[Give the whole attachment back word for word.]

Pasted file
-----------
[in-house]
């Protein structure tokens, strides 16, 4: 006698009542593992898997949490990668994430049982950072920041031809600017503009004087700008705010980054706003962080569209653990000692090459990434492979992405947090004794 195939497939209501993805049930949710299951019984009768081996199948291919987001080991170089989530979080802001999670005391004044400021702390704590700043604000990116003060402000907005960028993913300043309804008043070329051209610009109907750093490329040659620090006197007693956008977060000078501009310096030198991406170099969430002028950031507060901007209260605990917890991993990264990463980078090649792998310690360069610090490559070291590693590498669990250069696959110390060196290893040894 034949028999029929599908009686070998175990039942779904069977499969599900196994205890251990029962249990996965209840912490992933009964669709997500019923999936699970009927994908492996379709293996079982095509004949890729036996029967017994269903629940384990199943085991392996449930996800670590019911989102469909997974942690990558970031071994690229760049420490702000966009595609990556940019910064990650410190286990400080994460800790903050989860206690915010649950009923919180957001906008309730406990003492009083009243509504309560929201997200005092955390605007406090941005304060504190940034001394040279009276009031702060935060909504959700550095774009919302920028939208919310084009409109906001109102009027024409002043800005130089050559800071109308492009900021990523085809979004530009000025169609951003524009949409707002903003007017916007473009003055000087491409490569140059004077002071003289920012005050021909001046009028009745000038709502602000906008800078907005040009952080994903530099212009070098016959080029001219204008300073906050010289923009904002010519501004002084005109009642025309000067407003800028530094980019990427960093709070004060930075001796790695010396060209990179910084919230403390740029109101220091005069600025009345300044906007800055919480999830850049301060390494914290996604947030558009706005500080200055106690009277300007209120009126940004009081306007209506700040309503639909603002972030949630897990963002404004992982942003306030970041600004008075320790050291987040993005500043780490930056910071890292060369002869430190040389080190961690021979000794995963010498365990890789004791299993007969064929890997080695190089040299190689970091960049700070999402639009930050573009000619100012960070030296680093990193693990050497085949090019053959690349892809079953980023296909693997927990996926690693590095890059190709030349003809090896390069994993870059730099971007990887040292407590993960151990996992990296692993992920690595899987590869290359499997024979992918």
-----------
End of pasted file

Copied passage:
[in-house]
């Protein structure tokens, strides 16, 4: 006698009542593992898997949490990668994430049982950072920041031809600017503009004087700008705010980054706003962080569209653990000692090459990434492979992405947090004794 195939497939209501993805049930949710299951019984009768081996199948291919987001080991170089989530979080802001999670005391004044400021702390704590700043604000990116003060402000907005960028993913300043309804008043070329051209610009109907750093490329040659620090006197007693956008977060000078501009310096030198991406170099969430002028950031507060901007209260605990917890991993990264990463980078090649792998310690360069610090490559070291590693590498669990250069696959110390060196290893040894 034949028999029929599908009686070998175990039942779904069977499969599900196994205890251990029962249990996965209840912490992933009964669709997500019923999936699970009927994908492996379709293996079982095509004949890729036996029967017994269903629940384990199943085991392996449930996800670590019911989102469909997974942690990558970031071994690229760049420490702000966009595609990556940019910064990650410190286990400080994460800790903050989860206690915010649950009923919180957001906008309730406990003492009083009243509504309560929201997200005092955390605007406090941005304060504190940034001394040279009276009031702060935060909504959700550095774009919302920028939208919310084009409109906001109102009027024409002043800005130089050559800071109308492009900021990523085809979004530009000025169609951003524009949409707002903003007017916007473009003055000087491409490569140059004077002071003289920012005050021909001046009028009745000038709502602000906008800078907005040009952080994903530099212009070098016959080029001219204008300073906050010289923009904002010519501004002084005109009642025309000067407003800028530094980019990427960093709070004060930075001796790695010396060209990179910084919230403390740029109101220091005069600025009345300044906007800055919480999830850049301060390494914290996604947030558009706005500080200055106690009277300007209120009126940004009081306007209506700040309503639909603002972030949630897990963002404004992982942003306030970041600004008075320790050291987040993005500043780490930056910071890292060369002869430190040389080190961690021979000794995963010498365990890789004791299993007969064929890997080695190089040299190689970091960049700070999402639009930050573009000619100012960070030296680093990193693990050497085949090019053959690349892809079953980023296909693997927990996926690693590095890059190709030349003809090896390069994993870059730099971007990887040292407590993960151990996992990296692993992920690595899987590869290359499997024979992918």